Babies and young children’s development is closely tied to the quality of the relationships that they have with others and especially the key person within their early years settings. Usually babies and toddlers do no like to be separated from their parents or primary carer, and therefore it is important that babies and young children are supported by a key person in their setting who will act as a temporary substitute for the care, love and attention that is usually provided by the parent. When the key person system works well within a setting, both parents and children are able to feel comfortable and relaxed during their time apart.
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They have an acute awareness of your presence, for example looking up at you from time to time, responding to your voice and following your movements.
CYPOP1-3.3 Analyse the possible effects of poor quality attachments on the development of babies and children
Poor quality attachments can have a huge effect on the development of babies and children. Its been well researched since the 1960s that poor quality attachments in relation to parents causes a lot of harm but now research also shows that poor quality settings can also harm children.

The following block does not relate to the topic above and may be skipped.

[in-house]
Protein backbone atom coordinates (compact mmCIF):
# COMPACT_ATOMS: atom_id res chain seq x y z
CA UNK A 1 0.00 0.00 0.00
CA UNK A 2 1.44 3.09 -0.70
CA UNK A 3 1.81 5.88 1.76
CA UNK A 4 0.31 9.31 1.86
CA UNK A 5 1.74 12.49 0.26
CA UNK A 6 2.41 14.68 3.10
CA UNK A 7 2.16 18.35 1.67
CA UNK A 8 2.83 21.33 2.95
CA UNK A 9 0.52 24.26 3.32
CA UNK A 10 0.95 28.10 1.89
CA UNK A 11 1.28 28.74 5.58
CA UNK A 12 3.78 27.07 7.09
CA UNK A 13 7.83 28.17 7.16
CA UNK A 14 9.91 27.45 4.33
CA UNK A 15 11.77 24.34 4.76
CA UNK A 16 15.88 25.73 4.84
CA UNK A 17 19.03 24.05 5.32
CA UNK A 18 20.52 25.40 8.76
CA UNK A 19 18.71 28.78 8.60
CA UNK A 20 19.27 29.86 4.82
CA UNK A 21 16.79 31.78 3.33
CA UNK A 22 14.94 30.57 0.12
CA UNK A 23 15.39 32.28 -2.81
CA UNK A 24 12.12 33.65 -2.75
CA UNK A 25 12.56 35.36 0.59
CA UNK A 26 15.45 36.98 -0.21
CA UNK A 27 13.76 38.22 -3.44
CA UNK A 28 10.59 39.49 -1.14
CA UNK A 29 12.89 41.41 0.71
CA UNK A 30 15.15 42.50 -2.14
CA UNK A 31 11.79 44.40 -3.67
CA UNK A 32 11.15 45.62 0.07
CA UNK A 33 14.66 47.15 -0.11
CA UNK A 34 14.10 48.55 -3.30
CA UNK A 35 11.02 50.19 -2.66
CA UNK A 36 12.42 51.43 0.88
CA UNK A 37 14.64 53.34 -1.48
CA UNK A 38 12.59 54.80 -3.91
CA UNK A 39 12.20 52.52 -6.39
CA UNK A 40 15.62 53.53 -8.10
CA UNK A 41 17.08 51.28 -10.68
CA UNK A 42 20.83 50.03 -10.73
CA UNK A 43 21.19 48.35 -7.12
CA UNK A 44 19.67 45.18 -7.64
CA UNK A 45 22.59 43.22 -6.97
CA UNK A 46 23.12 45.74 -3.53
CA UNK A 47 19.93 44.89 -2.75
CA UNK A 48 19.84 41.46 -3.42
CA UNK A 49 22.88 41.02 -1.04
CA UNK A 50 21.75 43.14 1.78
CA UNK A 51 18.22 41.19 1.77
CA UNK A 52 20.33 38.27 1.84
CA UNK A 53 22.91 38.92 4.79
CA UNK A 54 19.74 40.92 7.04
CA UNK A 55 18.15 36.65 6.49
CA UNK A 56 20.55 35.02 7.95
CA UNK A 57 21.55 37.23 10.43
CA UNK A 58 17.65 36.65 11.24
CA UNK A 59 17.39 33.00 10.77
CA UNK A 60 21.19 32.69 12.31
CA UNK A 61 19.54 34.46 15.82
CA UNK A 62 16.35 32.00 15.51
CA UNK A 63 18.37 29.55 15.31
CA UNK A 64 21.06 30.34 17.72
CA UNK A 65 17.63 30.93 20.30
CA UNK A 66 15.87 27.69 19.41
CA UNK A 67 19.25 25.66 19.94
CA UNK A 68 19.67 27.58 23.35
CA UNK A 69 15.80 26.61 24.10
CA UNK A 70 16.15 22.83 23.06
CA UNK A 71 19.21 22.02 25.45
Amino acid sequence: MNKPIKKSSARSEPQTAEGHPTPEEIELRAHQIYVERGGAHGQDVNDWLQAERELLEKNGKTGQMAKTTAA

Effects on social and emotional development and emotional security
Strong secure attachments help babies and children’s emotional development as they learn to trust others. Where young children have a series of broken attachments or unsatisfactory ones, they begin to show antisocial behaviour and aggressiveness. There is evidence to suggest that poor attachments may be linked to youth crime later on in life.
Effects on ability to settle, take risks and make the most of learning opportunities
Children who have strong attachments find it easier to become independent and confident. Children who have had successful separations from their parents are more likely to cope with transitions, for example moving up a class, moving school or moving house. Children who have had an unsuccessful time and who have been